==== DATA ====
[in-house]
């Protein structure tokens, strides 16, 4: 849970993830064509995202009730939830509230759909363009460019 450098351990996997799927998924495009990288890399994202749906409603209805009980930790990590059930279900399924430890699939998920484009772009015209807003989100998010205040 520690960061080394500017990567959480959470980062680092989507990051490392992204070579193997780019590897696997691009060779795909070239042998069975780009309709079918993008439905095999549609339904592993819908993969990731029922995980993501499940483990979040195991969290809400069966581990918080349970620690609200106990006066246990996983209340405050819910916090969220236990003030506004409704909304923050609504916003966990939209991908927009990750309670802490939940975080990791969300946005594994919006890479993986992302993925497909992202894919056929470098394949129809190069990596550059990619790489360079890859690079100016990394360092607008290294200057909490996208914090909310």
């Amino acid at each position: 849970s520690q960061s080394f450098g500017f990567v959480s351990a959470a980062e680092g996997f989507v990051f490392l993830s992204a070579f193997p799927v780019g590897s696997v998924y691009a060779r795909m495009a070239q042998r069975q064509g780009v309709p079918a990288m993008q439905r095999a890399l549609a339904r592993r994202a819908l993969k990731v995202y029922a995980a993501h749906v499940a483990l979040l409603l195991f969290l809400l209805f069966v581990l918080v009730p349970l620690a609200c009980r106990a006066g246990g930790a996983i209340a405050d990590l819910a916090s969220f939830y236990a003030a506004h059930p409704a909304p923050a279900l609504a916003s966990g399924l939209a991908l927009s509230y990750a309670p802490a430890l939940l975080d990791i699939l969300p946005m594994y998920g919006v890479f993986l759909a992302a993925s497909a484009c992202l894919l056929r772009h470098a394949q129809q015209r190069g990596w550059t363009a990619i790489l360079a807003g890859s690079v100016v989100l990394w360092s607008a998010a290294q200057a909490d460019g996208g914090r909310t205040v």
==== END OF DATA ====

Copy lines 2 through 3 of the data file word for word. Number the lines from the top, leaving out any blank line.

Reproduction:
């Protein structure tokens, strides 16, 4: 849970993830064509995202009730939830509230759909363009460019 450098351990996997799927998924495009990288890399994202749906409603209805009980930790990590059930279900399924430890699939998920484009772009015209807003989100998010205040 520690960061080394500017990567959480959470980062680092989507990051490392992204070579193997780019590897696997691009060779795909070239042998069975780009309709079918993008439905095999549609339904592993819908993969990731029922995980993501499940483990979040195991969290809400069966581990918080349970620690609200106990006066246990996983209340405050819910916090969220236990003030506004409704909304923050609504916003966990939209991908927009990750309670802490939940975080990791969300946005594994919006890479993986992302993925497909992202894919056929470098394949129809190069990596550059990619790489360079890859690079100016990394360092607008290294200057909490996208914090909310």
């Amino acid at each position: 849970s520690q960061s080394f450098g500017f990567v959480s351990a959470a980062e680092g996997f989507v990051f490392l993830s992204a070579f193997p799927v780019g590897s696997v998924y691009a060779r795909m495009a070239q042998r069975q064509g780009v309709p079918a990288m993008q439905r095999a890399l549609a339904r592993r994202a819908l993969k990731v995202y029922a995980a993501h749906v499940a483990l979040l409603l195991f969290l809400l209805f069966v581990l918080v009730p349970l620690a609200c009980r106990a006066g246990g930790a996983i209340a405050d990590l819910a916090s969220f939830y236990a003030a506004h059930p409704a909304p923050a279900l609504a916003s966990g399924l939209a991908l927009s509230y990750a309670p802490a430890l939940l975080d990791i699939l969300p946005m594994y998920g919006v890479f993986l759909a992302a993925s497909a484009c992202l894919l056929r772009h470098a394949q129809q015209r190069g990596w550059t363009a990619i790489l360079a807003g890859s690079v100016v989100l990394w360092s607008a998010a290294q200057a909490d460019g996208g914090r909310t205040v």